None a Jah Jah children no cry....
Released in 1975
This underrated, little-known album is one of the pioneering roots reggae album. It is different from the deep, dubby, heavy rhythms of some of the subsequent roots recordings from 1976 onwards. It is a completely Rastafarian devotional album, and is based fundamentally around the intoxicating Nyabinghi chanting style of vocal, backed by addictive bongo drumming. However, several more "mainstream" (in that they were not from the strict Rastafarian discipline) reggae musicians were also employed such as Robbie Shakespeare on bass, Earl "Chinna" Smith on guitar, keyboard player Robbie Lyn and Peter Tosh also on guitar. It has to be said, though, that Ras Michael's groany, unexpressive voice is not the best around. Despite that, though, the music is top notch and the album is full of atmosphere. Incidentally, the front cover is an image of a young Emperor Haile Selassie.
1. None A Jah Jah Children (No Cr
2. Glory Dawn
3. Give Love
4. It Is No Secret
6. Mr. Brown
7. Birds In The Treetop
8. Truth And Right
None A Jah Jah Children (No Cry) is a rumbling, insistent Rastafarian devotional song, with some suitably "chanty" monotone vocals from Ras Michael. The sombre rhythm continues on the brooding Glory Dawn. Give Love has a traditional Rastafarian-style bongo drum backing, but its also employs some sumptuous saxophone, which was pretty unusual for a roots reggae recording. It has an infectious piano underpinning it too. Michael's vocals are deadpan and devout. It has an almost soulful groove to it that washes over you like a warm bath. It is the album's most catchy number.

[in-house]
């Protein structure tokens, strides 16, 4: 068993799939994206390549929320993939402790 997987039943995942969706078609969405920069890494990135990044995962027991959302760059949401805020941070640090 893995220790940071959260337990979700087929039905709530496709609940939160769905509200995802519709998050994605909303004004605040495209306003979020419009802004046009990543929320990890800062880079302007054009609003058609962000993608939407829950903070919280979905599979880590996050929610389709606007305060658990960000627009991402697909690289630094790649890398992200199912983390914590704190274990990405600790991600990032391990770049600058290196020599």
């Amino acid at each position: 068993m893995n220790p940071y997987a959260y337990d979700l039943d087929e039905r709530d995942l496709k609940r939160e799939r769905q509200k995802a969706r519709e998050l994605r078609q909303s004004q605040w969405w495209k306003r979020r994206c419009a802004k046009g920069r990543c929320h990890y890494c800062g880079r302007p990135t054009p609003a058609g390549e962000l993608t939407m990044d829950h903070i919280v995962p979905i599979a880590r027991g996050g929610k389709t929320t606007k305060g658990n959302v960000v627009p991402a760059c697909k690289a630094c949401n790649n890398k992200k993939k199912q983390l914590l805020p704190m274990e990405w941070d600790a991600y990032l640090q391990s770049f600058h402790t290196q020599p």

It Is No Secret has a delicious bass introduction and continues with an almost funky wah-wah guitar. Sufferation uses the same guitar sound as well and the rhythm is once again just so good. as with the other tracks, though, it is the vocals that let it down. Imagine what a voice like Junior Murvin, Max Romeo or the harmonies of The Gladiators, The Mighty Diamonds or The Abyssinians could do with these songs.
Mr. Brown gives us the bass line of the album, a big rumbling monster. The beat is a trance-like hypnotic one and the vocal is one of the better ones, far more lively, animated and confident, showing a real fervent commitment. Birds In The Treetop is a melodic, pleasant workout. Truth And Right is a horn-driven insistent chunky number. Ok, we've had eight tracks now and I have enjoyed my forty minutes or so, but that is probably my fill of Ras Michael for any one sitting. Add a track or two to a roots reggae playlist, though, I would recommend Give Love or None A Jah Jah Children (No Cry), or maybe Mr. Brown.